Generally, the degree of hepatocyte proliferation is directly proportional to the degree of stimulation . Surgical resection or trauma can encourage the rapid growth of viable hepatocytes in the remnant liver, and liver function can normalize within 2 weeks, even where the damage extends to up to two-thirds of the liver [16–18]. On the other hand, the peak in the generation of hepatocytes after PVE is delayed 3-4 days in comparison with that after liver resection ; apoptosis after PVE is thought to be weaker than that after liver resection. Thus, it takes approximately 2–6 weeks to achieve sufficient hypertrophy of the residual parenchyma . It is important to accurately predict potential compensated hepatic hypertrophy early after PVE to facilitate safe surgery.
To evaluate the damage to hepatocytes after PVE, we prospectively measured the SI change in Gd-EOB-DTPA-enhanced MRI based on the following rationale. The SI of liver parenchyma after injection of Gd-EOB-DTPA depends on its uptake by hepatocytes and biliary excretion [7, 9–14]. Uptake of Gd-EOB-DTPA shortens the T1 relaxation time of the liver [9–14]. It is also known that liver damage compromises the transporter that incorporates Gd-EOB-DTPA [10, 14]. Therefore, insufficiency of hepatocytes impedes the uptake of Gd-EOB-DTPA and decreases SI . In this study, post-SI contrast was significantly reduced in comparison with pre-SI contrast. This suggests that PVE results in inhibition of the incorporation of Gd-EOB-DTPA in embolized areas. Thus, the reduction in SI contrast may reflect the degree of liver damage.
A significant negative correlation between %FLR and SI ratio was observed in this study; lower SI contrast was associated with higher %FLR. Thus, it could be considered that the FLR volume will increase more if the damage to the embolized area and the reduction in uptake of Gd-EOB-DTPA are more severe. On the basis of the principle of hepatocyte regeneration, the uptake of Gd-EOB-DTPA in the nonembolized area might increase. Hence, if the difference in the degree of contrast enhancement by Gd-EOB-DTPA between the embolized and nonembolized areas is greater, the FLR volume may be predicted to increase more. The same result was apparent in the patients whose right portal vein branches were embolized.
On the other hand, in the patients whose anterior segmental portal veins were embolized, %FLR did not increase as in the patients whose right portal vein branches were embolized. Furthermore, the mean SI contrast hardly changed (from 1.02 to 1.01), in contrast to the significant decrease in the mean from 1.01 to 0.84 evident in the cases of right portal vein embolization. We surmise that the reason is as follows. Occlusion of left portal venous branches by tumor invasion or oppression had occurred gradually in the course of tumor progression at the time of PVE. In this process, a gradual influx of the growth factors into the total right lobe had already commenced; hence, the degree of stimulation of hepatocyte generation in the posterior lobe after PVE of the anterior segmental branch only was not sufficient, being less than that of the patients who underwent PVE of the whole right portal vein.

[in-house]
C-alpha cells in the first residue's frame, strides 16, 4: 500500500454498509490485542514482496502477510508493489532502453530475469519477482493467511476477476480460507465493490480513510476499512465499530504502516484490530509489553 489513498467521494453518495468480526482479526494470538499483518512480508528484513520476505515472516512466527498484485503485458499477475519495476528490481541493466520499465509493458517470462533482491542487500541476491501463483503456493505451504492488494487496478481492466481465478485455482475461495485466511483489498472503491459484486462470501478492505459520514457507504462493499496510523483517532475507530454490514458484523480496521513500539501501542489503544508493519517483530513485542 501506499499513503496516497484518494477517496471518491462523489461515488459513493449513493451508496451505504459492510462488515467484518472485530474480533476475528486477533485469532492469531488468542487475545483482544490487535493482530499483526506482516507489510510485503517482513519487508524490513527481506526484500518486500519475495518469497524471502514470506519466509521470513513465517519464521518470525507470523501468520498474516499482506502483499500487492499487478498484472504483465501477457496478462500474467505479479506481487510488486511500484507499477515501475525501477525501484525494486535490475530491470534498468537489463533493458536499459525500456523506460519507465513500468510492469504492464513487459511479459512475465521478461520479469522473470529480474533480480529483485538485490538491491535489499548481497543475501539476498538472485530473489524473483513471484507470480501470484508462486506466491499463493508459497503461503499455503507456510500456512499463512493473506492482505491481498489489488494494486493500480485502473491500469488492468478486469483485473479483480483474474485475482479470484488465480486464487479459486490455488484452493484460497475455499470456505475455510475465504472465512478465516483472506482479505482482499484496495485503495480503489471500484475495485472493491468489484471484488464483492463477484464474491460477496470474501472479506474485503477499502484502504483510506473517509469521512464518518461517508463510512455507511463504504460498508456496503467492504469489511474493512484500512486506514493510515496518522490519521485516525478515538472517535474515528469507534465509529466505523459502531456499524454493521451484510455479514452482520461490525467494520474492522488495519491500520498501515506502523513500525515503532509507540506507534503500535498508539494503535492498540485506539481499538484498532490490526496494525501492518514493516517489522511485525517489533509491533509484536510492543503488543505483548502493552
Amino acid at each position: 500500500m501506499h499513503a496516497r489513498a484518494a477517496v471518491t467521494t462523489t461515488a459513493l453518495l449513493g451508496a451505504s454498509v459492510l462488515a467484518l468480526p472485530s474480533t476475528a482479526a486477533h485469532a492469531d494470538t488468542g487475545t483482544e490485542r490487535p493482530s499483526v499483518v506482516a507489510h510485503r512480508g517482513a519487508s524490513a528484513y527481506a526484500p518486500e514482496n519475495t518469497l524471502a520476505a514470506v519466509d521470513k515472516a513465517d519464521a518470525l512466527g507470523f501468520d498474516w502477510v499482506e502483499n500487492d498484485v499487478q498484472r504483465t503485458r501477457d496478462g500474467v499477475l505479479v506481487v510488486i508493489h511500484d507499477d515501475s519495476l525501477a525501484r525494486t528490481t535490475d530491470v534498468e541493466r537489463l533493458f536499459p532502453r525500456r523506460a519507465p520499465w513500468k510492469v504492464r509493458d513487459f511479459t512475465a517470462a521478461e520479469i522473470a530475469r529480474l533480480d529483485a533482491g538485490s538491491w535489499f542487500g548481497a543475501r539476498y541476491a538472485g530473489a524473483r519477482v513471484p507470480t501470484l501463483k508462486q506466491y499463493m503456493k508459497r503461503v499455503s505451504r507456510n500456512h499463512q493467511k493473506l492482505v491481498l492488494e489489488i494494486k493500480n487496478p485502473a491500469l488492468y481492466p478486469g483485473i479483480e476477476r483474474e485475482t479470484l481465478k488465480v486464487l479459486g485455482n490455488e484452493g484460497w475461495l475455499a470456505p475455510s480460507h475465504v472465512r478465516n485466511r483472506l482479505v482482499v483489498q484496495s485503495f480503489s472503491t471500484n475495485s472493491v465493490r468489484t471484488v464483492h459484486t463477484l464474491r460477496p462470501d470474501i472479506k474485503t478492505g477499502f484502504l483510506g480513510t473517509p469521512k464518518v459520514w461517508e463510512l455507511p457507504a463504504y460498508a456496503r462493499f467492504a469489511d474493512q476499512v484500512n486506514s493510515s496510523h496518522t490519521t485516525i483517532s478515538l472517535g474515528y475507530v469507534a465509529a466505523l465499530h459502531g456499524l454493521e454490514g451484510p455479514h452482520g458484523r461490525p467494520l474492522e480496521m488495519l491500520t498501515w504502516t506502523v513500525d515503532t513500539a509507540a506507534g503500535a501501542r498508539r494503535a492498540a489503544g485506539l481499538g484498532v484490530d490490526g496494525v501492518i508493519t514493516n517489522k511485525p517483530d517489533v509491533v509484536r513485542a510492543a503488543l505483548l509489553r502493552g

In this study, although the patients whose SI contrast decreased significantly in Gd-EOB-DTPA-enhanced MRI achieved acceptable hypertrophy, the patients whose SI contrast changed only slightly did not achieve sufficient hypertrophy. This suggests that hypertrophy of nonembolized area is less likely to be achieved in cases with negative SI change 1 week after PVE. At that time, switching to another treatment instead of surgery or additional procedures such as arterial embolization can be considered. This decision can be made earlier than in cases followed only by CT performed 3 weeks after PVE. Thus, Gd-EOB-DTPA-enhanced MRI soon after PVE may provide useful information with regard to selecting an adequate therapeutic alternative, even in the patients with rapidly growing tumors.
Our study has 2 main limitations. We utilized the ratio of embolized and nonembolized areas as an indicator of the uptake of Gd-EOB-DTPA, and these data were considered adequate for prediction of the degree of liver volume change after PVE. However, some studies have used absolute values corresponding to T1 relaxation times via the look-locker sequence for the evaluation of liver function [19–21], and we are considering further evaluation using these parameters for the early evaluation of PVE. Second, our sample size was not large, which limited the capacity for analysis of all factors affecting %FLR and SI contrast. Particularly, differences in the parameters of hepatocytes between the right and left hepatic lobes would be more informatively identified with a larger number of patients; we are planning a subsequent study focusing on this aspect.
In conclusion, the tendency for hypertrophy to develop in the nonembolized area after PVE of the right portal branch was indicated by CT volumetry. Moreover, the SI contrast measurement between the embolized and nonembolized areas in Gd-EOB-DTPA-enhanced MRI 1 week after PVE may be a feasible predictor of the potential for hepatic hypertrophy.
Conflict of Interests
The authors declare that there is no conflict of interests regarding the publication of this paper.